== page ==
What is this?
Mandelbrot/Julia Explorer allows you to explore the infinite wonders of the fractal
, an amazing mathematical constructs. Fractals are, in simple terms, geometric figures which exhibit self-similarity
. This means that they look the same at different 'zoom levels'. If this isn't clear yet, you'll probably get a better understanding if you try it out. This tool allows you to zoom in to 2 different types of fractals, the Julia Set
and the Mandelbrot Set
. These are arguably the most famous fractal designs, as well as the most beautiful. They are both defined by recursive functions
in the complex number plane
. Each set consists of all the complex numbers for which its corresponding function converges
. For the Mandelbrot Set, the function is zn+1
. This function is checked for convergence at each complex number, with z starting at 0+0i and c starting at the point being tested. The Julia set is similar, and closely related. It also uses the function zn+1
, but in a different way. To form the Julia Set, test each complex point with the formula for convergence, but start z at the point being tested and use a complex constant for c. Different values of C will result in different Sets. Only values between -2 and 2 for both the real and imaginary parts of c will result in sets with non-zero length. To get started, try some of these c values: -0.4+0.6i, 0.285+0i, 0.285+0.01i, 0.45+0.1428i, -0.70176-0.3842i, -0.835-0.2321i, or -0.8+0.156i.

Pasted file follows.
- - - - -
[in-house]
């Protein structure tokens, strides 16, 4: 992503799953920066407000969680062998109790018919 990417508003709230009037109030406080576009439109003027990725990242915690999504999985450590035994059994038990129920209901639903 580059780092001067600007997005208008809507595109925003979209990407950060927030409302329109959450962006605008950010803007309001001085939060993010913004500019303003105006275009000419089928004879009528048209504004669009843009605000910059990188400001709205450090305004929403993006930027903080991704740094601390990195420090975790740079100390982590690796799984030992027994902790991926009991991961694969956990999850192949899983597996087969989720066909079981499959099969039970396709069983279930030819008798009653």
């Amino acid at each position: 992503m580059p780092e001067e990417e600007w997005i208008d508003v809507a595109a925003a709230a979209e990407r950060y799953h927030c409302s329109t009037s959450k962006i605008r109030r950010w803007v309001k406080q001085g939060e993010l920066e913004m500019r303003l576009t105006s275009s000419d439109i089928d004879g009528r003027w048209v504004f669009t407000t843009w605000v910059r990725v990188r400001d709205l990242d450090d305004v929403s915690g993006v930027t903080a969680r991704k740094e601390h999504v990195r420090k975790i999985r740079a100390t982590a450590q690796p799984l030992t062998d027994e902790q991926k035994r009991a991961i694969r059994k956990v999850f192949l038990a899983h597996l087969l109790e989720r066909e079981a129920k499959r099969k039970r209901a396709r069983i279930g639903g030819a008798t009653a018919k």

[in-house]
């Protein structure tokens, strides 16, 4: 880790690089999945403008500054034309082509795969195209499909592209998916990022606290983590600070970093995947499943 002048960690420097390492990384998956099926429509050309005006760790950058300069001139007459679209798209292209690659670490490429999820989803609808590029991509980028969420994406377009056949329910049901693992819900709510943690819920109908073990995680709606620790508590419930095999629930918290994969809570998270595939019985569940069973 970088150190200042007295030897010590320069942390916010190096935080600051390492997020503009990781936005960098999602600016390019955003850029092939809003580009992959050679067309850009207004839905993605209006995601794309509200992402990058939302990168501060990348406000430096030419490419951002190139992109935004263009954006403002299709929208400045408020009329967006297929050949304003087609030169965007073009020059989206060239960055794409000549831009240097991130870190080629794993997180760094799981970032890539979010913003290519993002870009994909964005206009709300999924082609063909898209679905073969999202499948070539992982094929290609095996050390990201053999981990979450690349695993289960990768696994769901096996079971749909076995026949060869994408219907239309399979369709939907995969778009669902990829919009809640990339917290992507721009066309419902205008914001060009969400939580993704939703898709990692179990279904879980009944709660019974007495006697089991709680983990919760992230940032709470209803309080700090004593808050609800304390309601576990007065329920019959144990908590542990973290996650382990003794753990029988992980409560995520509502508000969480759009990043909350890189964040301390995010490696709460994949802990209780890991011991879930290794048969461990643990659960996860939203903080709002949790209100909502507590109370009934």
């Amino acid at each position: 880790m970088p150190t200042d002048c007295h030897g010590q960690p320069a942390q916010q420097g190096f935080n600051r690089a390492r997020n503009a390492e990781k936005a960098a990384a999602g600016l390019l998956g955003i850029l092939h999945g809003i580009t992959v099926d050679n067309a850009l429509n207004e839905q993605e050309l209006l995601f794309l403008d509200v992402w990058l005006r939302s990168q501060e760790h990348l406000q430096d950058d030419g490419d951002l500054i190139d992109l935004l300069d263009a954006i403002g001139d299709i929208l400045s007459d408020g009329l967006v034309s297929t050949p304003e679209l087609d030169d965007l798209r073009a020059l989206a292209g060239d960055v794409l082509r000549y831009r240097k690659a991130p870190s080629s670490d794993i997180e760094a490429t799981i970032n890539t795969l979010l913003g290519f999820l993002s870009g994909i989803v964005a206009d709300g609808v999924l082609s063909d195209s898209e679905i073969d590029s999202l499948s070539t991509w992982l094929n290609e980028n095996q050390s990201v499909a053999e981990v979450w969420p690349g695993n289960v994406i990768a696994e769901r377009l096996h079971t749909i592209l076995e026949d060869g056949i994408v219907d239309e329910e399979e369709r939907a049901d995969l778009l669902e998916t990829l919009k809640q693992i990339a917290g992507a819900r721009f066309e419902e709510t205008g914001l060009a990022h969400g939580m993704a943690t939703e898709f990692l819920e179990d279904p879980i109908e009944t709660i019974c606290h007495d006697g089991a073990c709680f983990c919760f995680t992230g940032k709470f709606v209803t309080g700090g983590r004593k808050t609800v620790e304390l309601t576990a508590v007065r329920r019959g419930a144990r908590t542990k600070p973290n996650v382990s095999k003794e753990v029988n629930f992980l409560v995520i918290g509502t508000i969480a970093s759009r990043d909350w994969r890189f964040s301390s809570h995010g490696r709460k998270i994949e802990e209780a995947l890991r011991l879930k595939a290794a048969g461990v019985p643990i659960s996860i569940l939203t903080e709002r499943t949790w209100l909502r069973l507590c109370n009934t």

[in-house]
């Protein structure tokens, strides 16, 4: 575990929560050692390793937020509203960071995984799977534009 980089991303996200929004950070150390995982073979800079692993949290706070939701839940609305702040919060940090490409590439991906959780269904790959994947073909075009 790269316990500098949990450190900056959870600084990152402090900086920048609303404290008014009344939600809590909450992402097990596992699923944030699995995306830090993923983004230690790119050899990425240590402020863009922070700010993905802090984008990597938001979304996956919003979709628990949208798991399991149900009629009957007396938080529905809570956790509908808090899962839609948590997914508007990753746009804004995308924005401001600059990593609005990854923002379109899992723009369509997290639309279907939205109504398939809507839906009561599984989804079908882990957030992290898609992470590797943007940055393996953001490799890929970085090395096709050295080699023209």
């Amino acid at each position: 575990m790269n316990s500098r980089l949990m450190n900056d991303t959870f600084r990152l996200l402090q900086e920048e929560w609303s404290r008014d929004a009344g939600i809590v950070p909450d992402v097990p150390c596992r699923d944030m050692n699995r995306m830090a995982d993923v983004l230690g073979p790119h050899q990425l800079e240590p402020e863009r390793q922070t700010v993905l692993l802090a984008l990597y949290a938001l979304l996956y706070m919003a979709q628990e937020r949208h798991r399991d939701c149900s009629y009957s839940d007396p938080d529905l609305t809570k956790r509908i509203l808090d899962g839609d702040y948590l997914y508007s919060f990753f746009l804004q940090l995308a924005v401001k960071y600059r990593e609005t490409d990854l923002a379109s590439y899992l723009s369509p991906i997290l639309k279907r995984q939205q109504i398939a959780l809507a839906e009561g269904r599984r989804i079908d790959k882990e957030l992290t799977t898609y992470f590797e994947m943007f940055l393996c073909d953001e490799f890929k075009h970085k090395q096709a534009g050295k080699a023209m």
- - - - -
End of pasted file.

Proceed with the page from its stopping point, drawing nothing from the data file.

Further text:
How do I use it?
Simply select either Mandelbrot or Julia Set, then select a C value (for Julia only). Once the Set has been drawn, click anywhere to zoom. Edit the colors from the dropdown controls in the upper right. Click 'redraw' after editing colors to redraw with the new colors. Click 'reset' to return to the initial zoom level and colors. Click 'newEquation' to return to this page. Press the 'Img' button in the lower right to open an image of the current drawing in a new page (fractals make great wallpapers). After many, many levels of zoom, the fractal may lose its self-similarity. This is not a property of the fractal, but rather a shortcoming of the technology used to display it.
How was this made?
Mandelbrot/Julia Explorer uses 100% HTML5/JS. The fractals are drawn on a canvas. WebWorkers are used to increase speed and responsiveness. Thanks to dat.GUI